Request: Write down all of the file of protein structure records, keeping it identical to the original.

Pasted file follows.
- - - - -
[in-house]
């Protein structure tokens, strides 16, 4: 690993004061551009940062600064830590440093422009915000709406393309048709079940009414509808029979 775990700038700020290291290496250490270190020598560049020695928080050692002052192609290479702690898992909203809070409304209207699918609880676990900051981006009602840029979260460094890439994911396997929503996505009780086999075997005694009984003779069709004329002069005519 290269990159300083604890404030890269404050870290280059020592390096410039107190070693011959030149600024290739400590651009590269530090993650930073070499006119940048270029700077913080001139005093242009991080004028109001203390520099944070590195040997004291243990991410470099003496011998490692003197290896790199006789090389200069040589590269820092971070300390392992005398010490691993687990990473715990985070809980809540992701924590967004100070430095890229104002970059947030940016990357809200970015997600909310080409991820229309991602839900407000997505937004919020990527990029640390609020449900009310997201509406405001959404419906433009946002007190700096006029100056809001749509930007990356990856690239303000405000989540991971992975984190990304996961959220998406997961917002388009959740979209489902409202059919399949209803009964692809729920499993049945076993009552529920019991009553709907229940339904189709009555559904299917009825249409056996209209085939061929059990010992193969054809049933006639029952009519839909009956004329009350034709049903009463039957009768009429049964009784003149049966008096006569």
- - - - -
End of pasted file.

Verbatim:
[in-house]
């Protein structure tokens, strides 16, 4: 690993004061551009940062600064830590440093422009915000709406393309048709079940009414509808029979 775990700038700020290291290496250490270190020598560049020695928080050692002052192609290479702690898992909203809070409304209207699918609880676990900051981006009602840029979260460094890439994911396997929503996505009780086999075997005694009984003779069709004329002069005519 290269990159300083604890404030890269404050870290280059020592390096410039107190070693011959030149600024290739400590651009590269530090993650930073070499006119940048270029700077913080001139005093242009991080004028109001203390520099944070590195040997004291243990991410470099003496011998490692003197290896790199006789090389200069040589590269820092971070300390392992005398010490691993687990990473715990985070809980809540992701924590967004100070430095890229104002970059947030940016990357809200970015997600909310080409991820229309991602839900407000997505937004919020990527990029640390609020449900009310997201509406405001959404419906433009946002007190700096006029100056809001749509930007990356990856690239303000405000989540991971992975984190990304996961959220998406997961917002388009959740979209489902409202059919399949209803009964692809729920499993049945076993009552529920019991009553709907229940339904189709009555559904299917009825249409056996209209085939061929059990010992193969054809049933006639029952009519839909009956004329009350034709049903009463039957009768009429049964009784003149049966008096006569």